Dreams are powerful, and essential. Perhaps that’s when and where ideas truly play. And that, I believe, gave Nolan a great focal point for his movie.

I often engaged in conversation with some of my family members--as they talked in their sleep! And I found it funny how senseless the things they talked about. A few times, I actually tried to coax some information from our conversations, so I can tease them the next day. However unfair it seems, I maintain that no one must ever do that to me, for I would never want my wife to uncover secrets from my subconscious!

But I can tell you that it's actually impossible to “extract” any sensible information from sleep-talkers, or sleep-walkers! The best you can do is enjoy that moment and giggle while they murmur incomprehensible sentences.

Perhaps that is the reason why I never thought of injecting some ideas into vulnerable minds as they slept or dreamed. I think that if garbage was coming out, then they’ll perceive incoming ideas as garbage as well.

If I knew that implanting ideas into a sleeping person's mind would work, then i would have tried to trick my dozing Dad (who, at one time--I caught sleep-talking) to increase my college allowance back in those days.

And so, with the thesis of Inception, the “extractor”--whose usual job was to “extract” information--was also hired to “implant” an idea into a person’s mind. All that will be done via “shared dreams”.

That seems like a simple plot, isn’t it? Yes, but there’s more. It also involves layered dreams within a dream within a dream. And the technical aspects of such dream-layers was also accounted for--such as time dilation between each layer of dreams.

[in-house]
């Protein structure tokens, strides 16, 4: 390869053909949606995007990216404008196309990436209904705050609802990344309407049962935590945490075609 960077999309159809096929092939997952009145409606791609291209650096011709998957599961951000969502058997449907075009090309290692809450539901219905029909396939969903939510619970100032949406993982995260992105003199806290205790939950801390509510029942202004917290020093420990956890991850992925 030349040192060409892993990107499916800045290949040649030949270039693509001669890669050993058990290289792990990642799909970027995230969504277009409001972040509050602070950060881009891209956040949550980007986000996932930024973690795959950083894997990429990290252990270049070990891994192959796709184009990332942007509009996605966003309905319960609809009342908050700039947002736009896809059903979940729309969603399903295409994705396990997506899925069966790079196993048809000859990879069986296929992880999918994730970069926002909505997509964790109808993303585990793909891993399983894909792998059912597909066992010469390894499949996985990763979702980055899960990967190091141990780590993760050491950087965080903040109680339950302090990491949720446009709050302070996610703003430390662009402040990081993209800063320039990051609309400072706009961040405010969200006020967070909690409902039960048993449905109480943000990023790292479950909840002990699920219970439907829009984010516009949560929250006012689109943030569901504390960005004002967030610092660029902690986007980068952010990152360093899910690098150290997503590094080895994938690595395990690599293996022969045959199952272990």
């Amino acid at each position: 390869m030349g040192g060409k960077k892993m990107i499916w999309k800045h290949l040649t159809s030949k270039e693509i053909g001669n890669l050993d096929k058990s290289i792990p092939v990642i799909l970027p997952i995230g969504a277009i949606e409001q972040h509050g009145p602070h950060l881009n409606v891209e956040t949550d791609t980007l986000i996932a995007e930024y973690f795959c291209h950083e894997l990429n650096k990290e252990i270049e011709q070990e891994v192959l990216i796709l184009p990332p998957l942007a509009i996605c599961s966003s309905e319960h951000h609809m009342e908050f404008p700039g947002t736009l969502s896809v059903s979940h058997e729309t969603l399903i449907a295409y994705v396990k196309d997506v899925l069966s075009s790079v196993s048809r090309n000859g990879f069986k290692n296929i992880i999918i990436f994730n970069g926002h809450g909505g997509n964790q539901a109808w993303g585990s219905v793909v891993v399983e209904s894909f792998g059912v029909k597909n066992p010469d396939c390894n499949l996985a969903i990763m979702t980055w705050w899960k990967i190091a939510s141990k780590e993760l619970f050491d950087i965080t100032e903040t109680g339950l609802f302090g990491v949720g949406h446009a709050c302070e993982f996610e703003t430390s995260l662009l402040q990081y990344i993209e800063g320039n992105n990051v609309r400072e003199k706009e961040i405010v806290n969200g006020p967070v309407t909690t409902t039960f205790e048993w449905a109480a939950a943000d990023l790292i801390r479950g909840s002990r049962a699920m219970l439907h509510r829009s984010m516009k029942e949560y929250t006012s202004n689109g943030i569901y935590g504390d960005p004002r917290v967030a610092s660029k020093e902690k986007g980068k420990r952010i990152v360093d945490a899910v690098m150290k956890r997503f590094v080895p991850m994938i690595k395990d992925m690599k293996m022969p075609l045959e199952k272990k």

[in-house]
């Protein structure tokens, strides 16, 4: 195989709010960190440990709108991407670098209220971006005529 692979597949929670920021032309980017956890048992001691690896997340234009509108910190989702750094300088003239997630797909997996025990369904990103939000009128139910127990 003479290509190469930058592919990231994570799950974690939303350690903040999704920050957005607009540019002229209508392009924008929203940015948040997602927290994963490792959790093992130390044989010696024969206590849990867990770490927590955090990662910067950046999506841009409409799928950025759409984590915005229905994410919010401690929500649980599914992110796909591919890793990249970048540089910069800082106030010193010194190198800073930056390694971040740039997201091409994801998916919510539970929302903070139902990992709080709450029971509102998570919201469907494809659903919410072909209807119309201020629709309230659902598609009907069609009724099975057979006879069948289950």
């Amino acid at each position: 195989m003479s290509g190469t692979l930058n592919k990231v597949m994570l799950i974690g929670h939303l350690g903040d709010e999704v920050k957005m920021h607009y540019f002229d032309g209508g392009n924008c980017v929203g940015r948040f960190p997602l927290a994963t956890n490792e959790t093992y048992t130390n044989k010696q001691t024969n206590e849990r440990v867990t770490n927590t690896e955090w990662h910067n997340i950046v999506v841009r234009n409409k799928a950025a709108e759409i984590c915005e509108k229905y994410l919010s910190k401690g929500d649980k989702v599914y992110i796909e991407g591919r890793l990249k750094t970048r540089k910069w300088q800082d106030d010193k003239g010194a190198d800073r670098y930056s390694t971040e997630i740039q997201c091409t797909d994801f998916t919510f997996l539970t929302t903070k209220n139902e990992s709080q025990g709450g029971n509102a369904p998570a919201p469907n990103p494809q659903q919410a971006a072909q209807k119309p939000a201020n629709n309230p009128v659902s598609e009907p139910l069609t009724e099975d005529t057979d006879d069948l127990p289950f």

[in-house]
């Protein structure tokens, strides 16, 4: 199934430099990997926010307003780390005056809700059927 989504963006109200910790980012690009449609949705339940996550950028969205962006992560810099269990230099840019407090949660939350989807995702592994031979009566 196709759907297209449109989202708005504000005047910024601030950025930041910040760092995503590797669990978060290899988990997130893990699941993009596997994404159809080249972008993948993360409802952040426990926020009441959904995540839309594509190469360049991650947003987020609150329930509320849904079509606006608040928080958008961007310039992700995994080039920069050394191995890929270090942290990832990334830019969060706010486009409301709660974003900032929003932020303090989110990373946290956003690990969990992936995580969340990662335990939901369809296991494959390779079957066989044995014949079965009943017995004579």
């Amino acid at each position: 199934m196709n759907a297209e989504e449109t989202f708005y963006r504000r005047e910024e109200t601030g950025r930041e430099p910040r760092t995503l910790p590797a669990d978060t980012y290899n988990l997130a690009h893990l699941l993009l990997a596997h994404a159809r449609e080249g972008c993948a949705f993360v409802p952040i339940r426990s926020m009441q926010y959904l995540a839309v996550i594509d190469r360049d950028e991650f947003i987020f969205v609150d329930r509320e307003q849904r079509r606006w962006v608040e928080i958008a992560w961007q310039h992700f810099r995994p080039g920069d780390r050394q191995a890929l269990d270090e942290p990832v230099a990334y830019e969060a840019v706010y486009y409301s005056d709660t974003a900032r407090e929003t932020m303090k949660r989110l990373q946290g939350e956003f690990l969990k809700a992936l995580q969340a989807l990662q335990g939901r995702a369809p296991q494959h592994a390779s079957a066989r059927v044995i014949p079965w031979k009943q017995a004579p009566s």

All that plot mechanics would’ve been enough for me, and it already is a great movie with that complexity alone. But Nolan overdid it with some snow mountain shooting action sequence which i think was unnecessary.

The movie also failed to tap into the emotion spectrum. Cobb's wife, who i suppose should deliver that part, played the weakest character of them all. The only scene that moved me was the quick flash of an elderly couple (Dobb and his wife) walking together while holding hands.

I also think that the “architect” was not creative enough in conjuring dream settings. Her “powers” were not tapped thoroughly.

Although i liked the scene where she pulled two mirrors facing each other. But then I instinctively looked for the camera (and the cameraman) in that scene, expecting them to be visible to me, as reflected by the mirrors. So in effect, what the scene did was to snap me out from being an "audience". At that moment, I began thinking technical stuff (as if i was part of the movie crew) on how the special effects were being achieved.

There were tropes which were apparent, such as dreams within a dream, as exemplified by “Waking Life”, or shared dreams (people entering the dreams of others) in “Dreamscape”, “The Cell”, and “Nightmare on Elm Street”. But with “Inception”, I give Nolan credit for making a movie that stimulates its viewers to think.

Even up to now, I am still thinking what my "totem" would be. Some little object that'll let me know if i'm within a dream or not.

How about you. What is your totem?